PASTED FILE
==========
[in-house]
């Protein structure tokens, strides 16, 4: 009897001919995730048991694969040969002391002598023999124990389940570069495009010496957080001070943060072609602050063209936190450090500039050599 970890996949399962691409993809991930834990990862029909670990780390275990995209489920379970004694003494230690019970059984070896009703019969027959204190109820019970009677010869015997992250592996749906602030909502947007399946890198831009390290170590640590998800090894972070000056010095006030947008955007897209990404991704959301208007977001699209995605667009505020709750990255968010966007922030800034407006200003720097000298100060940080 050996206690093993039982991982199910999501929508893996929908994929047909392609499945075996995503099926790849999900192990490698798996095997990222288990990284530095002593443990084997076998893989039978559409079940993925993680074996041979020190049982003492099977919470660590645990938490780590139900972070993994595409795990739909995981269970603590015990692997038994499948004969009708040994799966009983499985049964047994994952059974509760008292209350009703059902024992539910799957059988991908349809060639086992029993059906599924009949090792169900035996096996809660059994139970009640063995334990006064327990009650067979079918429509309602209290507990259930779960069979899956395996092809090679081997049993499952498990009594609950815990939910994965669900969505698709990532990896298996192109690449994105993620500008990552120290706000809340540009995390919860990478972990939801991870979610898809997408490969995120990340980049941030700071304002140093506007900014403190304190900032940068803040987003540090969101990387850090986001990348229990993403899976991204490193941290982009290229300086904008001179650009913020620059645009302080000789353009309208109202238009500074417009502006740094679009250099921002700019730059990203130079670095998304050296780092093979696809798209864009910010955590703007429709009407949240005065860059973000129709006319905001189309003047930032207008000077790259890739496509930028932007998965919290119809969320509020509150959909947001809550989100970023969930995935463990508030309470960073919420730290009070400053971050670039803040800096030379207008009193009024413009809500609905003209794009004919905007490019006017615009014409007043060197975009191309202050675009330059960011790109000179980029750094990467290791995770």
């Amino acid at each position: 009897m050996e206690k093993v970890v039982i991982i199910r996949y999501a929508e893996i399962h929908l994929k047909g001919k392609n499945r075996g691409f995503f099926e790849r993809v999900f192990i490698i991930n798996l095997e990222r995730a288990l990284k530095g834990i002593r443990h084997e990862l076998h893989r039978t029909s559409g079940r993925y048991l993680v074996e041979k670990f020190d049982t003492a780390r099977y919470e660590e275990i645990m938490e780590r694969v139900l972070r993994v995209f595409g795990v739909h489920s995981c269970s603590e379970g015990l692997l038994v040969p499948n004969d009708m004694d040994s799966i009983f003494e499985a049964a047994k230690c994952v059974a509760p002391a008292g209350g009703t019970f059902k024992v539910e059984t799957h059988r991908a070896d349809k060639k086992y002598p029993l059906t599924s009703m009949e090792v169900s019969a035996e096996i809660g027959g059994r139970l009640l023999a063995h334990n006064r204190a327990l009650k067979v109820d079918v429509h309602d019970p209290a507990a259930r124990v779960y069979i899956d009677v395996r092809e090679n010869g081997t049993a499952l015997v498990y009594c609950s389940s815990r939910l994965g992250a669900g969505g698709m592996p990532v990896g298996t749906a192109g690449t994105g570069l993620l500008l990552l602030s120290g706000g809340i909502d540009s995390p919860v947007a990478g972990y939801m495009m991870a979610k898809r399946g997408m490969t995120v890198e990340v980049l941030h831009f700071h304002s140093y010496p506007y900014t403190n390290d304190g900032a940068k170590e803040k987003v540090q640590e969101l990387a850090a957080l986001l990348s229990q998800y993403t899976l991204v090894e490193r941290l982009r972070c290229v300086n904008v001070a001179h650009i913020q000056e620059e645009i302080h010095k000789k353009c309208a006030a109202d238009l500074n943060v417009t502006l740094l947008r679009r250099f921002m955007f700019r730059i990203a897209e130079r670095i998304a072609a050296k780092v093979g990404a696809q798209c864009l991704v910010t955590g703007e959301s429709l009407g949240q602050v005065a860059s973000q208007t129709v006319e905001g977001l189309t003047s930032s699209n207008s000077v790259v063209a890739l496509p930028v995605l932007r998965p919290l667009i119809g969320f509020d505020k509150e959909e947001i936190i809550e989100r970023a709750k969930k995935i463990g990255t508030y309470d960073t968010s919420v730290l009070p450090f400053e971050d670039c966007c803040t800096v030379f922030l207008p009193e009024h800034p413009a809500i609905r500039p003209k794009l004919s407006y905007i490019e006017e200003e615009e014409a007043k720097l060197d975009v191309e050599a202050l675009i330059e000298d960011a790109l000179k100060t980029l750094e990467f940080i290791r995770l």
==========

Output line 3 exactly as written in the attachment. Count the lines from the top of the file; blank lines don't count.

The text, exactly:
């Amino acid at each position: 009897m050996e206690k093993v970890v039982i991982i199910r996949y999501a929508e893996i399962h929908l994929k047909g001919k392609n499945r075996g691409f995503f099926e790849r993809v999900f192990i490698i991930n798996l095997e990222r995730a288990l990284k530095g834990i002593r443990h084997e990862l076998h893989r039978t029909s559409g079940r993925y048991l993680v074996e041979k670990f020190d049982t003492a780390r099977y919470e660590e275990i645990m938490e780590r694969v139900l972070r993994v995209f595409g795990v739909h489920s995981c269970s603590e379970g015990l692997l038994v040969p499948n004969d009708m004694d040994s799966i009983f003494e499985a049964a047994k230690c994952v059974a509760p002391a008292g209350g009703t019970f059902k024992v539910e059984t799957h059988r991908a070896d349809k060639k086992y002598p029993l059906t599924s009703m009949e090792v169900s019969a035996e096996i809660g027959g059994r139970l009640l023999a063995h334990n006064r204190a327990l009650k067979v109820d079918v429509h309602d019970p209290a507990a259930r124990v779960y069979i899956d009677v395996r092809e090679n010869g081997t049993a499952l015997v498990y009594c609950s389940s815990r939910l994965g992250a669900g969505g698709m592996p990532v990896g298996t749906a192109g690449t994105g570069l993620l500008l990552l602030s120290g706000g809340i909502d540009s995390p919860v947007a990478g972990y939801m495009m991870a979610k898809r399946g997408m490969t995120v890198e990340v980049l941030h831009f700071h304002s140093y010496p506007y900014t403190n390290d304190g900032a940068k170590e803040k987003v540090q640590e969101l990387a850090a957080l986001l990348s229990q998800y993403t899976l991204v090894e490193r941290l982009r972070c290229v300086n904008v001070a001179h650009i913020q000056e620059e645009i302080h010095k000789k353009c309208a006030a109202d238009l500074n943060v417009t502006l740094l947008r679009r250099f921002m955007f700019r730059i990203a897209e130079r670095i998304a072609a050296k780092v093979g990404a696809q798209c864009l991704v910010t955590g703007e959301s429709l009407g949240q602050v005065a860059s973000q208007t129709v006319e905001g977001l189309t003047s930032s699209n207008s000077v790259v063209a890739l496509p930028v995605l932007r998965p919290l667009i119809g969320f509020d505020k509150e959909e947001i936190i809550e989100r970023a709750k969930k995935i463990g990255t508030y309470d960073t968010s919420v730290l009070p450090f400053e971050d670039c966007c803040t800096v030379f922030l207008p009193e009024h800034p413009a809500i609905r500039p003209k794009l004919s407006y905007i490019e006017e200003e615009e014409a007043k720097l060197d975009v191309e050599a202050l675009i330059e000298d960011a790109l000179k100060t980029l750094e990467f940080i290791r995770l």